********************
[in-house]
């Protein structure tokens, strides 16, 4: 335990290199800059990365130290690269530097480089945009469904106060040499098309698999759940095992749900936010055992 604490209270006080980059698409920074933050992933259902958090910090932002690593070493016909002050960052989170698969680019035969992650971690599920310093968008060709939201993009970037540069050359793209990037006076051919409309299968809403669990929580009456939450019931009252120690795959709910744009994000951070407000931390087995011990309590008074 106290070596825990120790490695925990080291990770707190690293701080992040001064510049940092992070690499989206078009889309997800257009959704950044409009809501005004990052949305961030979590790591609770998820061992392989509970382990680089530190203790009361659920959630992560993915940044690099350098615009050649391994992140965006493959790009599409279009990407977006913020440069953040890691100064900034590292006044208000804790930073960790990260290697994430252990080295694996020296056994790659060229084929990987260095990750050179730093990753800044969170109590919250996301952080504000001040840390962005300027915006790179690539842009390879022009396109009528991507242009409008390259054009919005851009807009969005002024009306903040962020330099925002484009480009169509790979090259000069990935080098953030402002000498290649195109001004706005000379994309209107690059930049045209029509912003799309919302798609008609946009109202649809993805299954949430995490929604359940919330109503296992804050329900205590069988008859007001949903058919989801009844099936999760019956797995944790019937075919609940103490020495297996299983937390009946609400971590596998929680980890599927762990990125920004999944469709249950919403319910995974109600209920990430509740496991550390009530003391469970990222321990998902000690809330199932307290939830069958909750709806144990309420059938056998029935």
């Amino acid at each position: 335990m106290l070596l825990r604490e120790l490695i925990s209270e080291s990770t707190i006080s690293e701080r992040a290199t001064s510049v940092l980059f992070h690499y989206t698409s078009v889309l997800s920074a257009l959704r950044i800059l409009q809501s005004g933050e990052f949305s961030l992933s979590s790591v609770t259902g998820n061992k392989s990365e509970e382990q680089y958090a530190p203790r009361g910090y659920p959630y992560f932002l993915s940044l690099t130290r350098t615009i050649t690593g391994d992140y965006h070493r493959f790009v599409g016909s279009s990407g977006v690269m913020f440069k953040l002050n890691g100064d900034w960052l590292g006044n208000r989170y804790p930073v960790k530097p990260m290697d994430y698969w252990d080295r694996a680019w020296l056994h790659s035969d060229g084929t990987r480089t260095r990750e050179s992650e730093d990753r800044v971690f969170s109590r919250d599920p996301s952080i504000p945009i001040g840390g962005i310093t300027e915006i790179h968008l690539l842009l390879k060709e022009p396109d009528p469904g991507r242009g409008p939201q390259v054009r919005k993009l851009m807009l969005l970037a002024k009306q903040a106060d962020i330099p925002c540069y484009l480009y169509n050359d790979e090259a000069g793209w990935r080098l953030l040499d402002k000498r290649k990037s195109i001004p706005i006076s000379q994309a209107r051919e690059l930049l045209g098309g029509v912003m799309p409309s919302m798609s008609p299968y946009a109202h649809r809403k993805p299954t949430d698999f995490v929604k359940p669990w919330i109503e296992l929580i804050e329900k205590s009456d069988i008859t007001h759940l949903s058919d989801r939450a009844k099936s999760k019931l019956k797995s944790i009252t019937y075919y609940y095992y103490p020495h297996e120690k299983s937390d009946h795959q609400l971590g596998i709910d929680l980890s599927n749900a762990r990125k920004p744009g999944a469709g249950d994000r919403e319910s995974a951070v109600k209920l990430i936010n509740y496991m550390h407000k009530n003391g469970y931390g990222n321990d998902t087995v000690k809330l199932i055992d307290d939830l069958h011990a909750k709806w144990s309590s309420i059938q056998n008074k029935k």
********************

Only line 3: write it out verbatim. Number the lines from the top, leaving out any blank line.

């Amino acid at each position: 335990m106290l070596l825990r604490e120790l490695i925990s209270e080291s990770t707190i006080s690293e701080r992040a290199t001064s510049v940092l980059f992070h690499y989206t698409s078009v889309l997800s920074a257009l959704r950044i800059l409009q809501s005004g933050e990052f949305s961030l992933s979590s790591v609770t259902g998820n061992k392989s990365e509970e382990q680089y958090a530190p203790r009361g910090y659920p959630y992560f932002l993915s940044l690099t130290r350098t615009i050649t690593g391994d992140y965006h070493r493959f790009v599409g016909s279009s990407g977006v690269m913020f440069k953040l002050n890691g100064d900034w960052l590292g006044n208000r989170y804790p930073v960790k530097p990260m290697d994430y698969w252990d080295r694996a680019w020296l056994h790659s035969d060229g084929t990987r480089t260095r990750e050179s992650e730093d990753r800044v971690f969170s109590r919250d599920p996301s952080i504000p945009i001040g840390g962005i310093t300027e915006i790179h968008l690539l842009l390879k060709e022009p396109d009528p469904g991507r242009g409008p939201q390259v054009r919005k993009l851009m807009l969005l970037a002024k009306q903040a106060d962020i330099p925002c540069y484009l480009y169509n050359d790979e090259a000069g793209w990935r080098l953030l040499d402002k000498r290649k990037s195109i001004p706005i006076s000379q994309a209107r051919e690059l930049l045209g098309g029509v912003m799309p409309s919302m798609s008609p299968y946009a109202h649809r809403k993805p299954t949430d698999f995490v929604k359940p669990w919330i109503e296992l929580i804050e329900k205590s009456d069988i008859t007001h759940l949903s058919d989801r939450a009844k099936s999760k019931l019956k797995s944790i009252t019937y075919y609940y095992y103490p020495h297996e120690k299983s937390d009946h795959q609400l971590g596998i709910d929680l980890s599927n749900a762990r990125k920004p744009g999944a469709g249950d994000r919403e319910s995974a951070v109600k209920l990430i936010n509740y496991m550390h407000k009530n003391g469970y931390g990222n321990d998902t087995v000690k809330l199932i055992d307290d939830l069958h011990a909750k709806w144990s309590s309420i059938q056998n008074k029935k």